“On September 11, I went out and bought a new TV/VCR at Best Buy so I could record the news coverage of the planes crashing into the Twin Towers. Trevor was on a honeymoon in Barbados, I'd later learn, but Reva was lost. Reva was gone. I watched the videotape over and over to soothe myself that day. And I continue to watch it, usually on a lonely afternoon, or any other time I doubt that life is worth living, or when I need courage, or when I am bored. Each time I see the woman leap off the Seventy-eighth floor of the North Tower—one high-heeled shoe slipping off and hovering up over her, the other stuck on her foot as though it were too small, her blouse untucked, hair flailing, limbs stiff as she plummets down, one arm raised, like a dive into a summer lake—I am overcome by awe, not because she looks like Reva, and I think it's her, almost exactly her, and not because Reva and I had been friends, or because I'll never see her again, but because she is beautiful. There she is, a human being, diving into the unknown, and she is wide awake.”  
Finally, the narcissistic narrator is able to acknowledge that someone else is beautiful, even in dying. Now, perhaps, she, too, is wide awake.  

My rating: 5 of 5 stars
 

Comments

  1. You are the first blogger I follow who has loved this book. I thought for some reason it was a memoir, but you say it's a novel? Just wondering. Anyways, a year under psychotropics is enough to drive anyone crazy, if she wasn't before. BTW, I can empathize somewhat with the image of her watching TV on and on 9/11. I was in shock, numb, in front of the TV for 11 straight hours.

    ReplyDelete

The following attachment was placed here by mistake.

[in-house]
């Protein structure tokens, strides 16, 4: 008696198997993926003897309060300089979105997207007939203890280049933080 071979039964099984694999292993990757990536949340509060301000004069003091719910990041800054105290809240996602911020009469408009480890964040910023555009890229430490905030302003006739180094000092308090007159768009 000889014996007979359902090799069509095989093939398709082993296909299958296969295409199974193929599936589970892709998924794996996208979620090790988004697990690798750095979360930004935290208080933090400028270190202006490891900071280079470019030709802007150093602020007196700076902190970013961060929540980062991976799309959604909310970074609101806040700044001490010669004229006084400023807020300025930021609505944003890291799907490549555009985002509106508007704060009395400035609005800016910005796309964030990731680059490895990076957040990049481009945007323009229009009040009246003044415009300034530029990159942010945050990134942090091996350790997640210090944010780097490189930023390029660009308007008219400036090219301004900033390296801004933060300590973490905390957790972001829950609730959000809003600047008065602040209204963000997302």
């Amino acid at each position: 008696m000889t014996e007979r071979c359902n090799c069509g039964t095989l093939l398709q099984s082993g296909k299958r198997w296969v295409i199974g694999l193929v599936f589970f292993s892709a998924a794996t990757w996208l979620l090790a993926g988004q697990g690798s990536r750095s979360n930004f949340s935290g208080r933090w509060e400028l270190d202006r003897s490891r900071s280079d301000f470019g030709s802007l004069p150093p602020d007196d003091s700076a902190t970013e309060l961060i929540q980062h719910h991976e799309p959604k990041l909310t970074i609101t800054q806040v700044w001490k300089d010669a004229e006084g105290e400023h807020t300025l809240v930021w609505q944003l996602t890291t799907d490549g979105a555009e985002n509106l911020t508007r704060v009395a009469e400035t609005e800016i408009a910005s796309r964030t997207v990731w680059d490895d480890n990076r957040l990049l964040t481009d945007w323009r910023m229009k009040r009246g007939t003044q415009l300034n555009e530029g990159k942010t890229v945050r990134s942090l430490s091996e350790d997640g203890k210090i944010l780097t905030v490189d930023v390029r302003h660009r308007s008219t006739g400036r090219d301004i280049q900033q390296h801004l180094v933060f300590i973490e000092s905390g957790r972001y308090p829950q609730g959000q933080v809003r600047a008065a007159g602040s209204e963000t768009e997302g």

Replies
    1. It is quite a strange book and yes, it is definitely a novel, not a memoir. The drugs the narrator describes taking comprise an amazing cocktail and, at a certain point, she has blackouts, going out on the town and not remembering her actions. In the end, when she goes off the drugs, after June 2001, she goes cold turkey. It is a weird and mesmerizing tale.

      Delete
  2. What a great review, Dorothy! You make the book sound very intriguing, yet I'm not sure I want to read about a narcissist right now. Thanks for stopping by and visiting me; it's hard to get back into blogging after taking a long break, but I do enjoy visiting my blogging friends again.

    ReplyDelete
    Replies
    1. I can understand your reticence about reading of a narcissist in fiction when we are bombarded by news of our narcissist-in-chief on a daily basis. Narcissists must be difficult to write about in a way that will make us empathize and the writer here doesn't even try. The narrator is an unsympathetic character but fascinating, nevertheless.

      Delete
  3. I think I will read this someday but not now. I heard her talk on the Otherppl podcast and she came across as astoundingly intelligent and sure of herself which did impress me. So did you like it so much because of the insight into a narcissist? Or because of the writing? Maybe both?

    ReplyDelete
    Replies
    1. The writing, definitely the writing. The daily news provides more than enough insight into narcissism.

      Delete

Post a Comment

Popular posts from this blog

Poetry Sunday: Excerpt from The Cure at Troy by Seamus Heaney

Open Season (Joe Pickett #1) by C.J. Box - A review

Poetry Sunday: Invitation by Mary Oliver